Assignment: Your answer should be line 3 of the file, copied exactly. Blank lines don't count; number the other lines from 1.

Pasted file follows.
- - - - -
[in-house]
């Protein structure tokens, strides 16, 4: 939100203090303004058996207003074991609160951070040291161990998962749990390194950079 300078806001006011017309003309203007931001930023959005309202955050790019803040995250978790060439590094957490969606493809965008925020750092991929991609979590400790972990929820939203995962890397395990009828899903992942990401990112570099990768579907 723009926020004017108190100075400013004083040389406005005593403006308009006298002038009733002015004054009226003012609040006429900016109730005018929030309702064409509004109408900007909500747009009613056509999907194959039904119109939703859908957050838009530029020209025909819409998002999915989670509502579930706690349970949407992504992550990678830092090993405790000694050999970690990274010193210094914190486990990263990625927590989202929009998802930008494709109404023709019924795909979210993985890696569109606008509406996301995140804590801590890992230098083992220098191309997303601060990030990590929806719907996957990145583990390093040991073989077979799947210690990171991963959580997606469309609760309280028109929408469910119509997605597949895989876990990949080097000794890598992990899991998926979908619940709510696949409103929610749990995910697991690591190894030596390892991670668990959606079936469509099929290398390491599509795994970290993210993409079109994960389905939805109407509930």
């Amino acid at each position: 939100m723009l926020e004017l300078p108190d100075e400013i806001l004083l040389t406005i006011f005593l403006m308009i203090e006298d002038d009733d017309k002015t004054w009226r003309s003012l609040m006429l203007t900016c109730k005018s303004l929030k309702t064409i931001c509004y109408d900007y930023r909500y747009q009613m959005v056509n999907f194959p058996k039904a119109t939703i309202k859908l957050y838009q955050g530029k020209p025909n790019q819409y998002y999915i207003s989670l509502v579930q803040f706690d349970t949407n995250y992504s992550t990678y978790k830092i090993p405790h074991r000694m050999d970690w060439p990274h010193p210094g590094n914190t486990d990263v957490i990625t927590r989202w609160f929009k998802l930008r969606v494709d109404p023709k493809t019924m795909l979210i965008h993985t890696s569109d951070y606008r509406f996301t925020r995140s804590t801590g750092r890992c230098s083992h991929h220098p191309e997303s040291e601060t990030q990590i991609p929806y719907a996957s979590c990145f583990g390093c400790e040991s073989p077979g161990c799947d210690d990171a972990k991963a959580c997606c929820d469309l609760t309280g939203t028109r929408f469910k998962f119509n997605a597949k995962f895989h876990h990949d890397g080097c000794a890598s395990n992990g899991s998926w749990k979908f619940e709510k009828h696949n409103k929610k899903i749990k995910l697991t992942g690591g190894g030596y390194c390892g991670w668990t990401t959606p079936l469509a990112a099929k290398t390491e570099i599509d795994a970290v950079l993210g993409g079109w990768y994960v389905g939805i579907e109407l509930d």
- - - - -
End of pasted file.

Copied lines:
């Amino acid at each position: 939100m723009l926020e004017l300078p108190d100075e400013i806001l004083l040389t406005i006011f005593l403006m308009i203090e006298d002038d009733d017309k002015t004054w009226r003309s003012l609040m006429l203007t900016c109730k005018s303004l929030k309702t064409i931001c509004y109408d900007y930023r909500y747009q009613m959005v056509n999907f194959p058996k039904a119109t939703i309202k859908l957050y838009q955050g530029k020209p025909n790019q819409y998002y999915i207003s989670l509502v579930q803040f706690d349970t949407n995250y992504s992550t990678y978790k830092i090993p405790h074991r000694m050999d970690w060439p990274h010193p210094g590094n914190t486990d990263v957490i990625t927590r989202w609160f929009k998802l930008r969606v494709d109404p023709k493809t019924m795909l979210i965008h993985t890696s569109d951070y606008r509406f996301t925020r995140s804590t801590g750092r890992c230098s083992h991929h220098p191309e997303s040291e601060t990030q990590i991609p929806y719907a996957s979590c990145f583990g390093c400790e040991s073989p077979g161990c799947d210690d990171a972990k991963a959580c997606c929820d469309l609760t309280g939203t028109r929408f469910k998962f119509n997605a597949k995962f895989h876990h990949d890397g080097c000794a890598s395990n992990g899991s998926w749990k979908f619940e709510k009828h696949n409103k929610k899903i749990k995910l697991t992942g690591g190894g030596y390194c390892g991670w668990t990401t959606p079936l469509a990112a099929k290398t390491e570099i599509d795994a970290v950079l993210g993409g079109w990768y994960v389905g939805i579907e109407l509930d």